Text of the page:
I was not paying attention during Iran/Contra, but in my efforts to catch up, I continue to run across names and events referencing Iran/Contra. "Mistakes were made" might have cut it in the early 80's from Ronnie the Wonderful, but we're now post-Katrina; global warming, climbing gas prices, millions of Americans with zero health insurance, and a weakening economy in 2007 will create a radically different legislative context than the early 1980's.

Limp-wristed gutlessness could cut it pre-Katrina and pre-Iraq; this time around, the Dems either need to get serious about what it takes to clean up government and run a post-welfare state in a global economy, or else they need to pack it up.

As for Bruner; her opponent (Reichert) is a good guy. Unlike Ney, Cunningham, and Lewis, it's fair to say that Reichert is a decent person and long time public servant (although he's definitely conservative). This is an instance of two good people, and two good candidates; he's a former sheriff; she's out of Microsoft. That congressional district has voted Republican 'forever.' Reichert is not disliked by those that I know; they're just absolutely fed up with Bu$hCo, lying, and war. Voters needed a way to protest Bush, but still feel good about it. Bruner demonstrates what happens when a smart person, with good professional credentials, pulls a good campaign together and raises money to fund it. "Moderates" are disgusted with the 'incompetent' Rep's, and plenty are willing to pony up money for a highly qualified candidate (Bruner), who appears to be a competent problem solver. Nothing mysterious about that.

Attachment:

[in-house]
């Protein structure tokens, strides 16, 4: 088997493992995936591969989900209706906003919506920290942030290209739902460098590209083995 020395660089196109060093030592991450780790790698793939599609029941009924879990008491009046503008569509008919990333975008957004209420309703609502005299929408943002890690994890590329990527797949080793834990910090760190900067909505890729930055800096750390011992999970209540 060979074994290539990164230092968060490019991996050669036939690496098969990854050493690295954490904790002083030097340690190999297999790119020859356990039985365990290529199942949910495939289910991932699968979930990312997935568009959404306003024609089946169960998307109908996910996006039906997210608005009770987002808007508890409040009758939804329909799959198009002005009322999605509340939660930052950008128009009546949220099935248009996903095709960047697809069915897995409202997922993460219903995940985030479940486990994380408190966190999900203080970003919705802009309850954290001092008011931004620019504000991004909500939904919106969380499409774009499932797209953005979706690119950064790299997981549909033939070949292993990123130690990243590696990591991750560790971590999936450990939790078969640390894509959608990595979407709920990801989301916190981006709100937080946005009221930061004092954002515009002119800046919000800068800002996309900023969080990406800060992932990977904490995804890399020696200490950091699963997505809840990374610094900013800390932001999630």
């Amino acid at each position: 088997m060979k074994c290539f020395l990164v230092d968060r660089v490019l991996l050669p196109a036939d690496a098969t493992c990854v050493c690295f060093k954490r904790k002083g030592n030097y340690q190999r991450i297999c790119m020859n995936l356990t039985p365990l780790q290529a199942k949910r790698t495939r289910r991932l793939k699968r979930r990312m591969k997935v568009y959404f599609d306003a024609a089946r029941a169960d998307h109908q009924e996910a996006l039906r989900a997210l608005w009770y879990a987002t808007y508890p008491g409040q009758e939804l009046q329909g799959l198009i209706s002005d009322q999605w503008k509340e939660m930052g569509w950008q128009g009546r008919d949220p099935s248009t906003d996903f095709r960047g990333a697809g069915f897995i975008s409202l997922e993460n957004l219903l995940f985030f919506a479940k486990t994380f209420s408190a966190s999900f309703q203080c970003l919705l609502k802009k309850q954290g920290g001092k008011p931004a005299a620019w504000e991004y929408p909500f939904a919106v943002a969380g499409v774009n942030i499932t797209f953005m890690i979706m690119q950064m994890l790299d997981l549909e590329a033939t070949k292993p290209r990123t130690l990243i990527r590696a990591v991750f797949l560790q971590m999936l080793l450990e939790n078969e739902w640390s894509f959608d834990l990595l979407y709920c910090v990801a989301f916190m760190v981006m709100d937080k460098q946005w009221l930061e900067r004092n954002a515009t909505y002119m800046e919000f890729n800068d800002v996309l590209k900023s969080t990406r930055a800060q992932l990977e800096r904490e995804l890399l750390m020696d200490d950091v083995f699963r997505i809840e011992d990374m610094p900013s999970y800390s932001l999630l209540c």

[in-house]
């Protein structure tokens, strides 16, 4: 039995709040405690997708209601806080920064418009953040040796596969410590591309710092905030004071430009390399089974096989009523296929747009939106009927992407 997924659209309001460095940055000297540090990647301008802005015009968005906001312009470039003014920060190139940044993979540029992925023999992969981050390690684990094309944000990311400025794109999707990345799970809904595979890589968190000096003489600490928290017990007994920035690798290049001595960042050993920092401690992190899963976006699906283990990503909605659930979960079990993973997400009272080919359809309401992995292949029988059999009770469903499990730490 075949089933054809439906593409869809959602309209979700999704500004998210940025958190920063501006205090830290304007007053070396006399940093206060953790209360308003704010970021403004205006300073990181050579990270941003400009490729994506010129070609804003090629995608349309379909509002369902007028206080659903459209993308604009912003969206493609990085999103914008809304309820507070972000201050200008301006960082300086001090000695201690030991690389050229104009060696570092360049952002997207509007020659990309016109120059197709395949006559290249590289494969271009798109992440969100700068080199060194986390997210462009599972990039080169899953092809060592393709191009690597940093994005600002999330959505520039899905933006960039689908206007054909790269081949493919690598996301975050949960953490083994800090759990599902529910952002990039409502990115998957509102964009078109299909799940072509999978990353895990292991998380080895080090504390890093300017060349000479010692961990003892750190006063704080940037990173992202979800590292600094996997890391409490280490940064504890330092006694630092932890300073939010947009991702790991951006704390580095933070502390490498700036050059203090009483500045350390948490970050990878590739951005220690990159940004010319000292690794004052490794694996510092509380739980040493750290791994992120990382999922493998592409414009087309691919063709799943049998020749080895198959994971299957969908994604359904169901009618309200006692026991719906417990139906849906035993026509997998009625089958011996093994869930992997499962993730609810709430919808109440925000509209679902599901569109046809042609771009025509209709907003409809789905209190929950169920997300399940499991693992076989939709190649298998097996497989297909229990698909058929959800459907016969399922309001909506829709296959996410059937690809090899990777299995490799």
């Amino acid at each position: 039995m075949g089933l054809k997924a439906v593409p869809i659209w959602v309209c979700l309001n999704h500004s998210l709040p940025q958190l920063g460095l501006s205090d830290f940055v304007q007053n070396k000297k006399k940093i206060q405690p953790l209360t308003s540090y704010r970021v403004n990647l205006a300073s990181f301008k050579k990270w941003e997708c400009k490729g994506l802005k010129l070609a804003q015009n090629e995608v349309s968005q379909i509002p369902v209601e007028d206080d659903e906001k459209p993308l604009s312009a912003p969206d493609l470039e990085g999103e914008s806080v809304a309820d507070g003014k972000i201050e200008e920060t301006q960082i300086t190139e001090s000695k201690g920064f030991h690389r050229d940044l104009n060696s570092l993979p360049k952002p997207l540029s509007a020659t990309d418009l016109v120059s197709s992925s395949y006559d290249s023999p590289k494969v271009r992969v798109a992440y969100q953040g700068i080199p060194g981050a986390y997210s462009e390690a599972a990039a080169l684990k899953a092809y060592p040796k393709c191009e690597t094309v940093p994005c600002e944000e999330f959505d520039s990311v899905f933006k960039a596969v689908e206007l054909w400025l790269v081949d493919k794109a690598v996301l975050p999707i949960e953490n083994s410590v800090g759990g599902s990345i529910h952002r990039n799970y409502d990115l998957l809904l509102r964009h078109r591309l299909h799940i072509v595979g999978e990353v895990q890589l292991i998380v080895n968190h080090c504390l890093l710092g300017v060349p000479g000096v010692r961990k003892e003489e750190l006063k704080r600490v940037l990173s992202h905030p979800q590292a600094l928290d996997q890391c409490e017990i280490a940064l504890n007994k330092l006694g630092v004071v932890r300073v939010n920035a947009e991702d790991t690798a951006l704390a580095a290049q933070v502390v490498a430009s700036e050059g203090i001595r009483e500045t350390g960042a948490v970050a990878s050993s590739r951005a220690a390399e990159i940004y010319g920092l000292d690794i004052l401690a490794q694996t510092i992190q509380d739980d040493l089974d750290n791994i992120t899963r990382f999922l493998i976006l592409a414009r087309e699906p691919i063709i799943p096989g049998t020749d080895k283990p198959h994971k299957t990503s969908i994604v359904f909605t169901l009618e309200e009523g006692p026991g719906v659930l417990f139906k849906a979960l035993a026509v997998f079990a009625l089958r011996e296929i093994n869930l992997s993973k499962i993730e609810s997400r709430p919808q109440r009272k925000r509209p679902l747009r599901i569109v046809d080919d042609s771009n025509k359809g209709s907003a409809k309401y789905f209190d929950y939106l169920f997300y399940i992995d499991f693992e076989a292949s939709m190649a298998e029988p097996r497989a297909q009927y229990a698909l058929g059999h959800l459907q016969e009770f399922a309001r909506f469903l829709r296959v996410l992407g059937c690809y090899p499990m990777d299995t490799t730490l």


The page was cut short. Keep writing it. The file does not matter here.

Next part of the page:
Also, it's been my experience that good business people see the relationship between ethical behavior and long term profitabillty. Although it is true that many corporations do 'pay off' both parties, the biz folks that I know are quite well versed in who is actually competent, and who's not. It's my clear sense that some of those same corporate Rep's are personally really fried at being 'shaken down' in that K Street scam. In addition, some long-time Rep's who work in fields related to medicine or biotech are seething at the Bu$hCo veto of stem cell research. Nothing more eloquently underscored the Bu$hCo ignorance of science -- and ignorance of the emerging biotech economic sector -- than that stem cell sabotage. Too many people are too heavily invested (financially, professionally, personally) in building up the research facilities it took to get this far -- that stem cell 'red-meat-to-the-fundie-base' was a slap in the face, and an insult to people engaged in cancer research and related fields. Stupendously clueless.

Yes, all that money will help to buy ads ("Together, We Can Do Better") on a media that runs its news organizations like a wing of the RNC. I'm sure they're grateful for the revenue.